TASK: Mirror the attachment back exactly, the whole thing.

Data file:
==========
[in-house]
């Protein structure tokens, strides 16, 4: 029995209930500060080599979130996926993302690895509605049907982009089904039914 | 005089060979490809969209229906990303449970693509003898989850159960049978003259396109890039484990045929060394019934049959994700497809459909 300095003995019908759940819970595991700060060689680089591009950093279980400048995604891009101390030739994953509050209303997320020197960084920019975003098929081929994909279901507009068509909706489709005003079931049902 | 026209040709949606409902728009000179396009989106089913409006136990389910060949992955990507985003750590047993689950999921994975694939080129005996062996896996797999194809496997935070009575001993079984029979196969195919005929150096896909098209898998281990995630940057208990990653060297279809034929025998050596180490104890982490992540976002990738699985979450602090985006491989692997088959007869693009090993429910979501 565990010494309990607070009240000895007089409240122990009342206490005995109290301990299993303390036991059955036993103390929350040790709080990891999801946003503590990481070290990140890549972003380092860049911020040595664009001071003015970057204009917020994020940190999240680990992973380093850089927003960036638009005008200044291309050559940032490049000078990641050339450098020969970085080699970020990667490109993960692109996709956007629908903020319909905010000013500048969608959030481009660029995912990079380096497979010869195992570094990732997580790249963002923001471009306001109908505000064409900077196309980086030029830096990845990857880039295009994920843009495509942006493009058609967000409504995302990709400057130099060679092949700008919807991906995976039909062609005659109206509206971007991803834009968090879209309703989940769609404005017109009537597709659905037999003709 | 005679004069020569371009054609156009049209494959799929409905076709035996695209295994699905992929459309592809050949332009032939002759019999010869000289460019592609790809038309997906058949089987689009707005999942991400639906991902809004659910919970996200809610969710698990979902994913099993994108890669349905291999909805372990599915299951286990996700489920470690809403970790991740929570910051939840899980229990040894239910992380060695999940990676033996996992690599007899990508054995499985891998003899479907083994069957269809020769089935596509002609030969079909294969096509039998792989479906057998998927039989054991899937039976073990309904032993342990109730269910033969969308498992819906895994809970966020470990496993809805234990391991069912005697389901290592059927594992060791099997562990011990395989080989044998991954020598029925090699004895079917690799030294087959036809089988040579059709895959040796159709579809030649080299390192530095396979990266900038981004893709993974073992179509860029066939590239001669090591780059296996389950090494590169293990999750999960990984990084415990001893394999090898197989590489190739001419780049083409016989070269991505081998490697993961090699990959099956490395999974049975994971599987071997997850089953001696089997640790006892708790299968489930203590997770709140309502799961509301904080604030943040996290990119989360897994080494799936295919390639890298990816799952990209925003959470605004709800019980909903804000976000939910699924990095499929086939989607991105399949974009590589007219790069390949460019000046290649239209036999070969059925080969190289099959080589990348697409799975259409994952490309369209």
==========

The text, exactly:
[in-house]
């Protein structure tokens, strides 16, 4: 029995209930500060080599979130996926993302690895509605049907982009089904039914 | 005089060979490809969209229906990303449970693509003898989850159960049978003259396109890039484990045929060394019934049959994700497809459909 300095003995019908759940819970595991700060060689680089591009950093279980400048995604891009101390030739994953509050209303997320020197960084920019975003098929081929994909279901507009068509909706489709005003079931049902 | 026209040709949606409902728009000179396009989106089913409006136990389910060949992955990507985003750590047993689950999921994975694939080129005996062996896996797999194809496997935070009575001993079984029979196969195919005929150096896909098209898998281990995630940057208990990653060297279809034929025998050596180490104890982490992540976002990738699985979450602090985006491989692997088959007869693009090993429910979501 565990010494309990607070009240000895007089409240122990009342206490005995109290301990299993303390036991059955036993103390929350040790709080990891999801946003503590990481070290990140890549972003380092860049911020040595664009001071003015970057204009917020994020940190999240680990992973380093850089927003960036638009005008200044291309050559940032490049000078990641050339450098020969970085080699970020990667490109993960692109996709956007629908903020319909905010000013500048969608959030481009660029995912990079380096497979010869195992570094990732997580790249963002923001471009306001109908505000064409900077196309980086030029830096990845990857880039295009994920843009495509942006493009058609967000409504995302990709400057130099060679092949700008919807991906995976039909062609005659109206509206971007991803834009968090879209309703989940769609404005017109009537597709659905037999003709 | 005679004069020569371009054609156009049209494959799929409905076709035996695209295994699905992929459309592809050949332009032939002759019999010869000289460019592609790809038309997906058949089987689009707005999942991400639906991902809004659910919970996200809610969710698990979902994913099993994108890669349905291999909805372990599915299951286990996700489920470690809403970790991740929570910051939840899980229990040894239910992380060695999940990676033996996992690599007899990508054995499985891998003899479907083994069957269809020769089935596509002609030969079909294969096509039998792989479906057998998927039989054991899937039976073990309904032993342990109730269910033969969308498992819906895994809970966020470990496993809805234990391991069912005697389901290592059927594992060791099997562990011990395989080989044998991954020598029925090699004895079917690799030294087959036809089988040579059709895959040796159709579809030649080299390192530095396979990266900038981004893709993974073992179509860029066939590239001669090591780059296996389950090494590169293990999750999960990984990084415990001893394999090898197989590489190739001419780049083409016989070269991505081998490697993961090699990959099956490395999974049975994971599987071997997850089953001696089997640790006892708790299968489930203590997770709140309502799961509301904080604030943040996290990119989360897994080494799936295919390639890298990816799952990209925003959470605004709800019980909903804000976000939910699924990095499929086939989607991105399949974009590589007219790069390949460019000046290649239209036999070969059925080969190289099959080589990348697409799975259409994952490309369209």